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I understand the security benefits of prepared statements in MySQL. No need to cover that topic here. I'm wondering about the performance aspect of them.

Now, I know when a query using a prepared statement is executed twice in a single PHP script, it's faster because the query is only parsed once, once for each query. The client makes one trip to prepare, then sends data twice using the binary protocol. The binary protocol is faster, and you're not taking the hit of having to parse a second time.

However, what about the case where I only want to perform a query once in a single PHP script? It would seem using a prepared statement is worse, because you're making two trips to the server, once to prepare, and once to send the data. The benefit of only having to parse once is lost, and you're penalized for that second trip. If the data isn't sufficiently smaller in binary format, you lose by using a prepared statement, right?

However, I've read some conflicting reports about what PHP's mysqli or PDO libraries do? Do either of them cache the prepared statement across script execution? Is the server going to have to parse the prepared statement again on a subsequent pageload or not? If the answer is no, that the statement doesn't have to be parsed on the second pageload, then it would seem that prepared statements ARE better, even if you're only executing the query once per pageload.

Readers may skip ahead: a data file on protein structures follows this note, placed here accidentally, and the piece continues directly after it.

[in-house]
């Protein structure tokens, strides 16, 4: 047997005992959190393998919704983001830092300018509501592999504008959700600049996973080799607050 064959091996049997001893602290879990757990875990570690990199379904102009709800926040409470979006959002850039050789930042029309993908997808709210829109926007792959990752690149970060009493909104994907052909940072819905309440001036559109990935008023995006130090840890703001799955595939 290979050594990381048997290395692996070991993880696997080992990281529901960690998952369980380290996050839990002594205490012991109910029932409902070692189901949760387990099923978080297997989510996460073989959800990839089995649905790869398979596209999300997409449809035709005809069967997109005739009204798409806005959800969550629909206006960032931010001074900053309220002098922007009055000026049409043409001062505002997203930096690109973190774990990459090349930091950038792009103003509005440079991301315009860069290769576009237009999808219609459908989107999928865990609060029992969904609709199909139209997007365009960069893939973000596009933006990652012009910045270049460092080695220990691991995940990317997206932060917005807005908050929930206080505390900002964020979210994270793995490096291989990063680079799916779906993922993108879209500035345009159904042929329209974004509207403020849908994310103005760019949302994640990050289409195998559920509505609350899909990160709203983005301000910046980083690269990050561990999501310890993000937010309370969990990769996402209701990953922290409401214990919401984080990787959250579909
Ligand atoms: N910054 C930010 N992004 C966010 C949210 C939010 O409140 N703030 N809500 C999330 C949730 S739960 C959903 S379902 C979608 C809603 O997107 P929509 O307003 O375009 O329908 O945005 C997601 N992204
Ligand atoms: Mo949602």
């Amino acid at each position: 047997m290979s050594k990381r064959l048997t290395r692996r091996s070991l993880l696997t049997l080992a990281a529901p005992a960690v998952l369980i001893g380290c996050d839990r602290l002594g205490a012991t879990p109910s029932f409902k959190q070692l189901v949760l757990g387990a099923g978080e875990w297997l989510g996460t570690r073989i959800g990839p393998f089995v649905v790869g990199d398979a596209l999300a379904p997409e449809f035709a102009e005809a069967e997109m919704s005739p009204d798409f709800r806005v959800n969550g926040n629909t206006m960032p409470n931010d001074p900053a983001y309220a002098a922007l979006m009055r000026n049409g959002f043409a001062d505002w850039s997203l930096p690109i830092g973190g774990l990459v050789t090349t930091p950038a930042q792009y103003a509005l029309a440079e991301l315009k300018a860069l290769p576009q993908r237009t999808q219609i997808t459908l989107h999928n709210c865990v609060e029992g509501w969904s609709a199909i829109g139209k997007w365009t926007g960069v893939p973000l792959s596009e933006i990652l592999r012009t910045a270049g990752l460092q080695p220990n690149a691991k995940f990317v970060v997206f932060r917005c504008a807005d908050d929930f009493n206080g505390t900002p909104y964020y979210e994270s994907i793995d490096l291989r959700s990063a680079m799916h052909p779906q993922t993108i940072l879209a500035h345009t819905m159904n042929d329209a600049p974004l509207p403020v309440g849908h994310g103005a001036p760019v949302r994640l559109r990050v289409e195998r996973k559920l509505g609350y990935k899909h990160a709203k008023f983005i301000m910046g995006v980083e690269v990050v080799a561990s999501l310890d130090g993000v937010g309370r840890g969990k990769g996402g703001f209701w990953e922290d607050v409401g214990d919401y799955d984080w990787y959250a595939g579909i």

Please take into consideration if anything has changed between versions of MySQL regarding this. You can safely assume I'm using PHP 5.2

EDIT: Just to make it clear, I want an answer for MySQL and PHP specifically, specifying the MySQL version and if this was ever different, and to ONLY consider performance, not ease of use or security.